A blog to keep current on MPIRG'S fight for social and environmental justice.

Friday, April 12, 2013

Health Care Fridays: Single Payer Myths - Debunked! Part 3

I am Mary Einspahr, HECUA intern for MPIRG this semester and University of Minnesota- Twin Cities chapter member focusing on health care. I care about this issue because I believe that healthcare is a human right.

The Minnesota Health Plan is a single payer healthcare reform bill for our state that would cover 100% of Minnesotans. Single payer is health care in which all payments are under one health plan rather than over 250 for-profit insurance companies. There are many myths about single payer. I am here to debunk them for you.

Myth #3: Single payer will lead to rationing, like in Canada.

Our current health system in the United States as private health insurance is ration care. If you don’t have insurance, you don’t get care. 50.7 million Americans lack health insurance. 120 Americans die every year for this very reason. Other ways that our current health system is rationed is through insurance plans excluding care for pre-existing conditions or refusing to cover people with chronic health conditions. The more often you are sick, the more you need coverage, and the greater chance you have of being denied coverage. This is morally wrong.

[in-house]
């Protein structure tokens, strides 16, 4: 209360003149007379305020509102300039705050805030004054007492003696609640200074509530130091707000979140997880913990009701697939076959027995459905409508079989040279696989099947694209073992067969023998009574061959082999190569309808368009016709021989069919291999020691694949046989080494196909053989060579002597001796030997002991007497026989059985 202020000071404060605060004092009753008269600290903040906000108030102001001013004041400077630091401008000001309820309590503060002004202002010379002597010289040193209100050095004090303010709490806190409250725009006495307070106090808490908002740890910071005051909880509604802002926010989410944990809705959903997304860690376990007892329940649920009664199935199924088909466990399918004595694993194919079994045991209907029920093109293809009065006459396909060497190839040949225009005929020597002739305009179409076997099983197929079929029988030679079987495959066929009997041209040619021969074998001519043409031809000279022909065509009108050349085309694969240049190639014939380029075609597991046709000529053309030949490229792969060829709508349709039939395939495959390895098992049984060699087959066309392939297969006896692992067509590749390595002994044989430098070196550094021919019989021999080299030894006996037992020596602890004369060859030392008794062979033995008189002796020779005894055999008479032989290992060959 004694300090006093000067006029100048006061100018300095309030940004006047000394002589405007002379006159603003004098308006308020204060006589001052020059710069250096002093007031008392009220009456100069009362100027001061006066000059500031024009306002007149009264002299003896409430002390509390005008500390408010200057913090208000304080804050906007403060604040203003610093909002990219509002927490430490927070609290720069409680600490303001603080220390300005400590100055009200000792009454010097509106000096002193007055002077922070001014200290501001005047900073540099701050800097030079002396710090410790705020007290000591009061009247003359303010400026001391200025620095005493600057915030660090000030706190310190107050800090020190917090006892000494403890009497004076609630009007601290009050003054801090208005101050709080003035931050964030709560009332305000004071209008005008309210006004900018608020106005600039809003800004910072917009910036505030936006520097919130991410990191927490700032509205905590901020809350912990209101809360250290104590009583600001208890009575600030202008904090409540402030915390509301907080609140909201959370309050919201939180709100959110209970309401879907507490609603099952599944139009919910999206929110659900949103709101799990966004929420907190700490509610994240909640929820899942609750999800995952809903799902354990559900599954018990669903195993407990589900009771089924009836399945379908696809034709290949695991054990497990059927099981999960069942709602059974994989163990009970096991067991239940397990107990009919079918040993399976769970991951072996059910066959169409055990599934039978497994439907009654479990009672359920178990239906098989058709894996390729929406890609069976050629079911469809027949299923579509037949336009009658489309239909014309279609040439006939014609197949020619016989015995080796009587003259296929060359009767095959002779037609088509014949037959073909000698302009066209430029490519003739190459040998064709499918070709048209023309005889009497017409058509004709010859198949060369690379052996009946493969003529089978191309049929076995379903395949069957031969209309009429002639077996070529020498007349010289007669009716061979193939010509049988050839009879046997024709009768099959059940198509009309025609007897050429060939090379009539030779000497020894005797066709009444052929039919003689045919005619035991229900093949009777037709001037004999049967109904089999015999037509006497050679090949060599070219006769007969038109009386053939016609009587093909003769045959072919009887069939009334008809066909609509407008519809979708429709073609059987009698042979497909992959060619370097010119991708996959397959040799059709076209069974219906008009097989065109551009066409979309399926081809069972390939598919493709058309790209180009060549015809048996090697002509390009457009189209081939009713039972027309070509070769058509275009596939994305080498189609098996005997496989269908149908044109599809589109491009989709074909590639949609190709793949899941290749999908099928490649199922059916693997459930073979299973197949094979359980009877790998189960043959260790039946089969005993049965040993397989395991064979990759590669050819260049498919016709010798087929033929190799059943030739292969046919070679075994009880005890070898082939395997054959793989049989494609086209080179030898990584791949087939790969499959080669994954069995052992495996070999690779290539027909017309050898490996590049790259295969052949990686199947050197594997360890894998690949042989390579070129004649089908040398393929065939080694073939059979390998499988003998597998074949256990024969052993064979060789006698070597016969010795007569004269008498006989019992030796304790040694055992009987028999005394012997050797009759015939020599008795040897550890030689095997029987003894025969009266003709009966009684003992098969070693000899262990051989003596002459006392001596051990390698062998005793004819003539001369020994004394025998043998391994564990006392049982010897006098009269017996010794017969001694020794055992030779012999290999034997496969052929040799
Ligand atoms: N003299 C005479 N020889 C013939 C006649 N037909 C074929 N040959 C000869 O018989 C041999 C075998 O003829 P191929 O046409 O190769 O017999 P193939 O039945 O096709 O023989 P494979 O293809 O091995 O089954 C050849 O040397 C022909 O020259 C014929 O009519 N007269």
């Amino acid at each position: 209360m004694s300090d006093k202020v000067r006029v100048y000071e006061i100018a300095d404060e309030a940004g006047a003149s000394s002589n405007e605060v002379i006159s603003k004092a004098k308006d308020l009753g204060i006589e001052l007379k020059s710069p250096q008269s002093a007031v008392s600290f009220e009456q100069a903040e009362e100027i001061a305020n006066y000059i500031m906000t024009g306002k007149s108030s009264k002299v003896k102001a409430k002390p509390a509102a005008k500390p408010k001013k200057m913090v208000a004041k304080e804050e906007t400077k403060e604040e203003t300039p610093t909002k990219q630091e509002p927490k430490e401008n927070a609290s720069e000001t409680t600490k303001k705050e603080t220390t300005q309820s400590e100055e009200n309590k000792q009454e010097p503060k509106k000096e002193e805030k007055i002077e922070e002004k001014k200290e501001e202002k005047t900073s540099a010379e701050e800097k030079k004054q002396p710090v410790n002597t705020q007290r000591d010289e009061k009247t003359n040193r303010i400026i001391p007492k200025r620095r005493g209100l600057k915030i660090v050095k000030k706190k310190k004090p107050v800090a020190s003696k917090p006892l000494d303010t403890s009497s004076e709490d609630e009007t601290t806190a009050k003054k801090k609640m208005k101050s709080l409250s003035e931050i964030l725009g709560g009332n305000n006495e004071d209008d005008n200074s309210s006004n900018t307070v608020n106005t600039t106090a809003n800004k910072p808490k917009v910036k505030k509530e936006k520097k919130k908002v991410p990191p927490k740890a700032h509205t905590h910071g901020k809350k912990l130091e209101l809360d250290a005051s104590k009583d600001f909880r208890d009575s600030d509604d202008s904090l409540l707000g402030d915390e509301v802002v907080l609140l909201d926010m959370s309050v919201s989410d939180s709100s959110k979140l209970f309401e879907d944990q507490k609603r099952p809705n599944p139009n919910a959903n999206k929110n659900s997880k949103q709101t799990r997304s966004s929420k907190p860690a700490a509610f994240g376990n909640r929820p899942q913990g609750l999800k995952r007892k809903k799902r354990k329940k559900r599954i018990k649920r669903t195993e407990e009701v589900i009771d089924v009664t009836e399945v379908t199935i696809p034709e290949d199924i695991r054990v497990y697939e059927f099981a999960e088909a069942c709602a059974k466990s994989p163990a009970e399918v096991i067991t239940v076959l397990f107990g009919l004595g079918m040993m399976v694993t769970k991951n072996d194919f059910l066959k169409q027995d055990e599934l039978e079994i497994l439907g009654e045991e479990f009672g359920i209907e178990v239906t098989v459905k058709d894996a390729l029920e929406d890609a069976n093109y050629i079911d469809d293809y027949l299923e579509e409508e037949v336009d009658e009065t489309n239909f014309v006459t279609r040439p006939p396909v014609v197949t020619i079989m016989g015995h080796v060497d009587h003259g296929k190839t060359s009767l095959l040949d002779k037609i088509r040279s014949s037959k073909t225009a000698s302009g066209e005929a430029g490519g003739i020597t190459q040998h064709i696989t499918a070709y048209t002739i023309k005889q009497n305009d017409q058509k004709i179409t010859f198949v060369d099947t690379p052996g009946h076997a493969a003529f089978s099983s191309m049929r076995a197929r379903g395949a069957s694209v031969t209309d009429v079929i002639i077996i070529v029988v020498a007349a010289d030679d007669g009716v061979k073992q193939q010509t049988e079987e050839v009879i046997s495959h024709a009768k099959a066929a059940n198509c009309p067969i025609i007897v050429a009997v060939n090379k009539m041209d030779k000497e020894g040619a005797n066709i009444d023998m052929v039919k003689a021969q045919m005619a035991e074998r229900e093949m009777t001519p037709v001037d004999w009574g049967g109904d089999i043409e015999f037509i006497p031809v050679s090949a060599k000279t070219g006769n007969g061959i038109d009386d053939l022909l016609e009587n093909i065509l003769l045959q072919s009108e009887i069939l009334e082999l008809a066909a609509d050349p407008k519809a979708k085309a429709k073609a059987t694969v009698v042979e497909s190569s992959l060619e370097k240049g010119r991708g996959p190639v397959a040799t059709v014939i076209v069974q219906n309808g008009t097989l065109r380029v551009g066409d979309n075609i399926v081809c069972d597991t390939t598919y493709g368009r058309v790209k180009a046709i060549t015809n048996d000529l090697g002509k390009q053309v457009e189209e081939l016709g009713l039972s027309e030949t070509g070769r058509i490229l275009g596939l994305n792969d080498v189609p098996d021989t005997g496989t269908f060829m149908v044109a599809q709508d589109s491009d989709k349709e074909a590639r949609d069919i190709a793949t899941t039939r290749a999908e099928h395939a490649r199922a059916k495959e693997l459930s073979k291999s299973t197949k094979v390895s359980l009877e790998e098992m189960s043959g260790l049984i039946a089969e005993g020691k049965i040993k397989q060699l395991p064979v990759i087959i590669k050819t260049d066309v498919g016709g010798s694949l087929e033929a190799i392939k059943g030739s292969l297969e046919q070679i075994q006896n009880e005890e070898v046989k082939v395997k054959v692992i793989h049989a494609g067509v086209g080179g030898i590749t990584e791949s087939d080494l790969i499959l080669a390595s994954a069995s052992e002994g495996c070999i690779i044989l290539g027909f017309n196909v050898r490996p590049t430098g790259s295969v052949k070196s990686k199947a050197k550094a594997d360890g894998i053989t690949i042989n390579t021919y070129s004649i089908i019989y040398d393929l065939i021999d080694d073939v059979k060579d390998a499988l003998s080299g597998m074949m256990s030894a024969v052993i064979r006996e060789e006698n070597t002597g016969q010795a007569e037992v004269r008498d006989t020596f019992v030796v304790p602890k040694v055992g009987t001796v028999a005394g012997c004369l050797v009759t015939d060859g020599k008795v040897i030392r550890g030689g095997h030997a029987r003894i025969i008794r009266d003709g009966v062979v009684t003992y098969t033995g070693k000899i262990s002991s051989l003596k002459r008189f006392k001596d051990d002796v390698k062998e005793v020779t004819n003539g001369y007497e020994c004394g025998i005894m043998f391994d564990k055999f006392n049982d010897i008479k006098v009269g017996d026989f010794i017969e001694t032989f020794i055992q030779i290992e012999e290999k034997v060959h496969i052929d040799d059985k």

Health care should not be rationed by the government or greedy insurance companies. Decisions should be made solely through the doctor and patient. Under the Minnesota Health Plan, care would not be rationed because you are sick and unable to pay.

You may have heard of issues with health insurance in Canada, specifically about the “wait list” with long lines. This is health insurance industry propaganda.  Under the Minnesota Health Plan, lines would actually be shorter, because the plan would ensure that there were enough health care providers to provide timely access to treatment.  The Minnesota Health Plan would be required to work with higher education institutions to ensure there are enough health care providers to meet the needs of Minnesotans. 

Although there were minor glitches in Canada for waiting for non-emergencies visits, this was only temporary while the system was first being established. It truly was not as great a problem as portrayed by the American media. The fact is the Canadian health care system is half the cost of our current system and zero people die in Canada every year due to a lack of health insurance.

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